Religion, discrimination and trust across three cultures

Gaecther, Simon (2017). Religion, discrimination and trust across three cultures. [Data Collection]. Colchester, Essex: UK Data Archive. 10.5255/UKDA-SN-852806

This network project brings together economists, psychologists, computer and complexity scientists from three leading centres for behavioural social science at Nottingham, Warwick and UEA. This group will lead a research programme with two broad objectives: to develop and test cross-disciplinary models of human behaviour and behaviour change; to draw out their implications for the formulation and evaluation of public policy. Foundational research will focus on three inter-related themes: understanding individual behaviour and behaviour change; understanding social and interactive behaviour; rethinking the foundations of policy analysis. The project will explore implications of the basic science for policy via a series of applied projects connecting naturally with the three themes. These will include: the determinants of consumer credit behaviour; the formation of social values; strategies for evaluation of policies affecting health and safety. The research will integrate theoretical perspectives from multiple disciplines and utilise a wide range of complementary methodologies including: theoretical modeling of individuals, groups and complex systems; conceptual analysis; lab and field experiments; analysis of large data sets. The Network will promote high quality cross-disciplinary research and serve as a policy forum for understanding behaviour and behaviour change.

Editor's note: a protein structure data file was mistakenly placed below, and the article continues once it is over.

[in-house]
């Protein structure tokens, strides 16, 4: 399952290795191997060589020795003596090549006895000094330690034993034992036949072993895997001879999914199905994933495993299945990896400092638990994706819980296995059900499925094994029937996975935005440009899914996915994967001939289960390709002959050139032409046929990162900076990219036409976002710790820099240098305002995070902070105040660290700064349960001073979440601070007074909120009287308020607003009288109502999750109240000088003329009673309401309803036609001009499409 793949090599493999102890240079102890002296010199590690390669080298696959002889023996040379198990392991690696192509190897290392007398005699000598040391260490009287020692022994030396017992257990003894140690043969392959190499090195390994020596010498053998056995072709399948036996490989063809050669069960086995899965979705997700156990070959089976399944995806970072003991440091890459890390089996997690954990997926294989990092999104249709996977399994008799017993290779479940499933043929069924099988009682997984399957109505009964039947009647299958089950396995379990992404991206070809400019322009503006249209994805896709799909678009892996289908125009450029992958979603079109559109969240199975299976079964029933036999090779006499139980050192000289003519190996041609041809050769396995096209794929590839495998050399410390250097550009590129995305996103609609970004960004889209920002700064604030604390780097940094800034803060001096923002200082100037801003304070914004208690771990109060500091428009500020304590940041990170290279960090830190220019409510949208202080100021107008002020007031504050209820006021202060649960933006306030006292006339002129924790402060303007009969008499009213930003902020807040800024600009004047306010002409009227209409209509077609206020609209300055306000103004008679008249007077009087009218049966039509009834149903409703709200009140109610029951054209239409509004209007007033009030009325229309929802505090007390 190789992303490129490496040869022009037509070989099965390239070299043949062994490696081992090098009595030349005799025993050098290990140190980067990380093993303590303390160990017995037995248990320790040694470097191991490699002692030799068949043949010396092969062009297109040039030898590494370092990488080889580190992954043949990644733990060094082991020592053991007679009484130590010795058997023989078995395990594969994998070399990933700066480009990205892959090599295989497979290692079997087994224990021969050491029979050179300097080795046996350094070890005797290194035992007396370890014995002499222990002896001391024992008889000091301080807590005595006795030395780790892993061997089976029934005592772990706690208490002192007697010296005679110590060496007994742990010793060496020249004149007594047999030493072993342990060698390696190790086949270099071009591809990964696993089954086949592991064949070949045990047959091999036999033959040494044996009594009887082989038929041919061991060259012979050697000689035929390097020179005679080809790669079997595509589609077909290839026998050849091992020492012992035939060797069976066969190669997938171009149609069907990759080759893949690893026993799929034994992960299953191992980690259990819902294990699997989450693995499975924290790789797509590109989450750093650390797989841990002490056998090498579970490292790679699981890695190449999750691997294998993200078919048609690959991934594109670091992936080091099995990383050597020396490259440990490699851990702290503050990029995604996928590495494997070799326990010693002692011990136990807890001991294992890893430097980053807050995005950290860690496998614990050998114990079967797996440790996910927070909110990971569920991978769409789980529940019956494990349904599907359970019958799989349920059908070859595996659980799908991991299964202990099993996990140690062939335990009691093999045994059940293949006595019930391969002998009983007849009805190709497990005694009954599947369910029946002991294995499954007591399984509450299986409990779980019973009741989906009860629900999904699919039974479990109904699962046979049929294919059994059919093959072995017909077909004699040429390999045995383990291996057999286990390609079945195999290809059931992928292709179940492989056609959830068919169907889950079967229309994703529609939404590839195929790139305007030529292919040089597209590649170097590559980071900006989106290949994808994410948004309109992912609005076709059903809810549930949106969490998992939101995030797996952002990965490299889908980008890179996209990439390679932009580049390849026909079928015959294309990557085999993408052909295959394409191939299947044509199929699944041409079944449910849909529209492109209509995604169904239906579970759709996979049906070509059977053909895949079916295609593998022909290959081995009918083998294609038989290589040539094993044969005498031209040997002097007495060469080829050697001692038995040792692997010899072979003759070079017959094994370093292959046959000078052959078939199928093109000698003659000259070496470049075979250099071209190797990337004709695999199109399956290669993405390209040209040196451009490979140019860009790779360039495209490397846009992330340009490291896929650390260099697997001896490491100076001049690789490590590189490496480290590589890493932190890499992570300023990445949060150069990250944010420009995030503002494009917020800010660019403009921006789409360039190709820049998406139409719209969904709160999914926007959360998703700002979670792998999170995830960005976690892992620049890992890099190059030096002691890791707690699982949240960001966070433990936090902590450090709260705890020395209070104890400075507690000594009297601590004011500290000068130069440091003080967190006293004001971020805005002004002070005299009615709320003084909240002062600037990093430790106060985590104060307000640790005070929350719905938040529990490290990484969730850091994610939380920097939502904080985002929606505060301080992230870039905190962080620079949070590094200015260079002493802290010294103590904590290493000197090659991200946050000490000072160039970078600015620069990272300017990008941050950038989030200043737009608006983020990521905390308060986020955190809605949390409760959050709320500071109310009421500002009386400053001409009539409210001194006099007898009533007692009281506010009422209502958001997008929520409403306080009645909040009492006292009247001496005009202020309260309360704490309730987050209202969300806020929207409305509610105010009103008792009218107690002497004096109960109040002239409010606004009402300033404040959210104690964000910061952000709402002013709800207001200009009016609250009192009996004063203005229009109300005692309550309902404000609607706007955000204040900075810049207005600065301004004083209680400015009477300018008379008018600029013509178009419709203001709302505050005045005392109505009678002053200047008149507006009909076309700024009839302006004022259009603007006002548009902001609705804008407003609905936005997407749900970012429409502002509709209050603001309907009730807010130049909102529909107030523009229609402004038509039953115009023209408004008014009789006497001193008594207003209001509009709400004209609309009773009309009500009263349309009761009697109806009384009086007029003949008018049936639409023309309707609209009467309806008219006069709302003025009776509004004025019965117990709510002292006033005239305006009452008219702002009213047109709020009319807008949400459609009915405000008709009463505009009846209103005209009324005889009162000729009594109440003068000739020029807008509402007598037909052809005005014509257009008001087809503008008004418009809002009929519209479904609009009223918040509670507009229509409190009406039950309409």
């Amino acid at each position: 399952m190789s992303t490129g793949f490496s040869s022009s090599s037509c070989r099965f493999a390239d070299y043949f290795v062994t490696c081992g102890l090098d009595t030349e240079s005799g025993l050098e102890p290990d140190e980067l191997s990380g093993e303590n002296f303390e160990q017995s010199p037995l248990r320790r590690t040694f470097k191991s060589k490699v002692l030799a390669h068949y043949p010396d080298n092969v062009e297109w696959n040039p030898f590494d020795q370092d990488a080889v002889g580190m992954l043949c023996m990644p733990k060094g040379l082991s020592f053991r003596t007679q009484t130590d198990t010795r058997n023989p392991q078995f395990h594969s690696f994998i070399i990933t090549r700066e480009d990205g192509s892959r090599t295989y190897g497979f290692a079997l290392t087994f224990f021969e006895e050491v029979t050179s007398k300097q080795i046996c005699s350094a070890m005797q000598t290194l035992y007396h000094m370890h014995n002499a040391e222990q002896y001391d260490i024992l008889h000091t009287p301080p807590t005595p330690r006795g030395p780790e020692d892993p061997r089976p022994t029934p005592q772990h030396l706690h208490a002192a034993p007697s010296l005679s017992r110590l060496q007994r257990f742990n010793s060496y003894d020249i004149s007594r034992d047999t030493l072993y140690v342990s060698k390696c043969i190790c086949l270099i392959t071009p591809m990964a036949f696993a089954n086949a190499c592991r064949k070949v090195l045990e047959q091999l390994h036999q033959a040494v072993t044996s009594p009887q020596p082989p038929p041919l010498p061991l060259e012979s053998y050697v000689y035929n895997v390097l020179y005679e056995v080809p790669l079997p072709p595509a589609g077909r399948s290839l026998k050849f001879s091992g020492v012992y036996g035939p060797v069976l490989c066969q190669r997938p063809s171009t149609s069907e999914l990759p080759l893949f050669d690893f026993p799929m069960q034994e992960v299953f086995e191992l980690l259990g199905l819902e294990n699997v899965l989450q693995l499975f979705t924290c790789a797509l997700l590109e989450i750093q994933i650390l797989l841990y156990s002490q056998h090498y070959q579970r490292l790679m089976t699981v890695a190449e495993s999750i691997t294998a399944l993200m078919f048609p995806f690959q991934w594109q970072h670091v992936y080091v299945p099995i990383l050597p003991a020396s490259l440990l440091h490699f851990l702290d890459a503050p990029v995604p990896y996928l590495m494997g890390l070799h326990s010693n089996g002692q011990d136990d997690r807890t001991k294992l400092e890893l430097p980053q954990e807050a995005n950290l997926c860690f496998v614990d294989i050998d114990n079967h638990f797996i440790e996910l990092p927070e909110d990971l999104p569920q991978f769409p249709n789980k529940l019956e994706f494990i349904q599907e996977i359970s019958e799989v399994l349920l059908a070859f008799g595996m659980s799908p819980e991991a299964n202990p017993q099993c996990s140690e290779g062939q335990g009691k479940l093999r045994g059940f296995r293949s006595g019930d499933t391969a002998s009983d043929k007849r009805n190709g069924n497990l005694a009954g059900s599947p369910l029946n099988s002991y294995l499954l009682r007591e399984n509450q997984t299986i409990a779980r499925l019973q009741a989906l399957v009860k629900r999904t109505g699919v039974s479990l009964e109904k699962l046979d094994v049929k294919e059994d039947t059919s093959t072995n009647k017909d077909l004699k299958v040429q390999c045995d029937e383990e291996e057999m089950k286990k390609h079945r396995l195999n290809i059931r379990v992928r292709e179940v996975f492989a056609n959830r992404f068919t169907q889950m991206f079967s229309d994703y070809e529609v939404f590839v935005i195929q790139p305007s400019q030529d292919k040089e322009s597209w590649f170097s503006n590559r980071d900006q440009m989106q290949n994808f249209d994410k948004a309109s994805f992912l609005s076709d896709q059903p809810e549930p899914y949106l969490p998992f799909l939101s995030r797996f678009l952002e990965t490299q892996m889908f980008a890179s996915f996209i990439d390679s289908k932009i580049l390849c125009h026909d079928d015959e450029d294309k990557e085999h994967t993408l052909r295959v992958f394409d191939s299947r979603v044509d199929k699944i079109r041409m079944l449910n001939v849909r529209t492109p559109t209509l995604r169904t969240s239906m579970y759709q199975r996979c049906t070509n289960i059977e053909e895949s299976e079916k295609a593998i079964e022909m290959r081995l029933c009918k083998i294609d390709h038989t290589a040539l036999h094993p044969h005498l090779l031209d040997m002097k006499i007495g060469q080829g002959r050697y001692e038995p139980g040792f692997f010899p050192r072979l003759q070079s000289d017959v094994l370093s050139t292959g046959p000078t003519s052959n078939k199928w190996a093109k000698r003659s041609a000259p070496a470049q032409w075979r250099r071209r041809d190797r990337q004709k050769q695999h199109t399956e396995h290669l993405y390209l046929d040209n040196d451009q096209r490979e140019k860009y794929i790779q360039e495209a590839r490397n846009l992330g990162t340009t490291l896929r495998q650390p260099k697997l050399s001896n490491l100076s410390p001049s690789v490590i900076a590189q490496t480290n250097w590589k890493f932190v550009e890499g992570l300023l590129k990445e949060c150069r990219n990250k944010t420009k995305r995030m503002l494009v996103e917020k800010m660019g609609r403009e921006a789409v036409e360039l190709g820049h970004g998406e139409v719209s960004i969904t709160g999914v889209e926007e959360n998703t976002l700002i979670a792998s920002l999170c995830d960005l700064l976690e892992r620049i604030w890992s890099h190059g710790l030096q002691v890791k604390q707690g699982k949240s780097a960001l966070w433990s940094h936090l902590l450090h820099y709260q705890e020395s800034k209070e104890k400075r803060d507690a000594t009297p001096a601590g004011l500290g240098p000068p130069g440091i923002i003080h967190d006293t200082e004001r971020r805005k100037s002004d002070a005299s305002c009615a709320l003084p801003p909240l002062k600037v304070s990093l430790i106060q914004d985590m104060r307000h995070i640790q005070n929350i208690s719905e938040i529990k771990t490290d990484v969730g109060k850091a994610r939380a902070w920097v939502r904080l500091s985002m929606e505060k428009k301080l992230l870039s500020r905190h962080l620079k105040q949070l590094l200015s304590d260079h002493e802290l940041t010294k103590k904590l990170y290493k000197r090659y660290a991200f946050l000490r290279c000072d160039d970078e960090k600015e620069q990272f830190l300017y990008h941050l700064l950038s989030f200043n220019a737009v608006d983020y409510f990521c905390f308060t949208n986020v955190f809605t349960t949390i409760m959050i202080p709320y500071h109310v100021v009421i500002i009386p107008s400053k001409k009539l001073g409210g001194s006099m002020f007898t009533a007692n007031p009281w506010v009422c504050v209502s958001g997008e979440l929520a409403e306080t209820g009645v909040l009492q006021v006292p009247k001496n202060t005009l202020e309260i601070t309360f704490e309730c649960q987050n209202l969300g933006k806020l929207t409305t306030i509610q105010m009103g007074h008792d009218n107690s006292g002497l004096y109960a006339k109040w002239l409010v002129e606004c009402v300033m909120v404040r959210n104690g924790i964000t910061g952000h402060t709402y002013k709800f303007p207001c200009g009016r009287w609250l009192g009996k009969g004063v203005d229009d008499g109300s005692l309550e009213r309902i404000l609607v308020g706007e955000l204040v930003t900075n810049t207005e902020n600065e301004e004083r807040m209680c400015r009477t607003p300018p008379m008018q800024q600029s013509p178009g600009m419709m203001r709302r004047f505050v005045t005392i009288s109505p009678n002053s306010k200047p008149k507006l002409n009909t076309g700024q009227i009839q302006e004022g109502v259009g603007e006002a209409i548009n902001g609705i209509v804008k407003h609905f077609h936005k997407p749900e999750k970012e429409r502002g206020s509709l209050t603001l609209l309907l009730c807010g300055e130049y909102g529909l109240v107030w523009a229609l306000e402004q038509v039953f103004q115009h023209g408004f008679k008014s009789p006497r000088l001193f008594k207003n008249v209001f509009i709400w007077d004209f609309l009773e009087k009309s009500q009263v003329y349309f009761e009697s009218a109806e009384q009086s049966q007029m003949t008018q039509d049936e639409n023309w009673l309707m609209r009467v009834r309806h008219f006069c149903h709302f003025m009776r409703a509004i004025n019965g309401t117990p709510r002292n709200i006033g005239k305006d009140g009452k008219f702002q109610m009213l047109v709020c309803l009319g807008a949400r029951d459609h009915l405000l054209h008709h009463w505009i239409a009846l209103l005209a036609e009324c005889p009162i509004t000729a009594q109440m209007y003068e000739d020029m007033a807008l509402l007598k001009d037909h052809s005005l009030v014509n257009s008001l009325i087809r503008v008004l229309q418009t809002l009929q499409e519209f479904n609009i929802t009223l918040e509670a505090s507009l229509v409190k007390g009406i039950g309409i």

Data description (abstract)

We propose that religion impacts trust and trustworthiness in ways that depend on how individuals are socially identified and connected. Religiosity and religious affiliation may serve as markers for statistical discrimination. Further, affiliation to the same religion may enhance group identity, or affiliation irrespective of creed may lend social identity, and in turn induce taste-based discrimination. Religiosity may also relate to general prejudice. We test these hypotheses across three culturally diverse countries. Participants׳ willingness to discriminate, beliefs of how trustworthy or trusting others are, as well as actual trust and trustworthiness are measured incentive compatibly. We find that interpersonal similarity in religiosity and affiliation promote trust through beliefs of reciprocity. Religious participants also believe that those belonging to some faith are trustworthier, but invest more trust only in those of the same religion—religiosity amplifies this effect. Across non-religious categories, whereas more religious participants are more willing to discriminate, less religious participants are as likely to display group biases.

Data creators:
Creator Name Affiliation ORCID (as URL)
Gaecther Simon University of Nottingham
Name Affiliation ORCID (as URL)
Chuah Swee Hoon RMIT University
Hoffmann Robert RMIT University
Tan Jonathan HW University of Nottingham
Sponsors: Economic and Social Research Council
Grant reference: ES/K002201/1
Topic classification: Economics
Keywords: Religiosity, Connectedness, Discrimination, trust, Experiment
Project title: Network for Integrated Behavioural Science
Grant holders: Chris Starmer, Daniel John Zizzo, Nick Chater, Gordon Brown, Anders Poulsen, Martin Sefton, Neil Stewart, Uwe Aickelin, John Gathergood, Robert Sugden, Simon Gaechter, Enrique Fatas, Theodore Turocy, Shaun Hargreaves-Heap, Abigail Barr, Graham Loomes, Robin Cubitt, Robert MacKay, Daniel Read
Project dates:
31 December 201230 September 2017
Date published: 04 Dec 2017 15:10
Last modified: 04 Dec 2017 15:10

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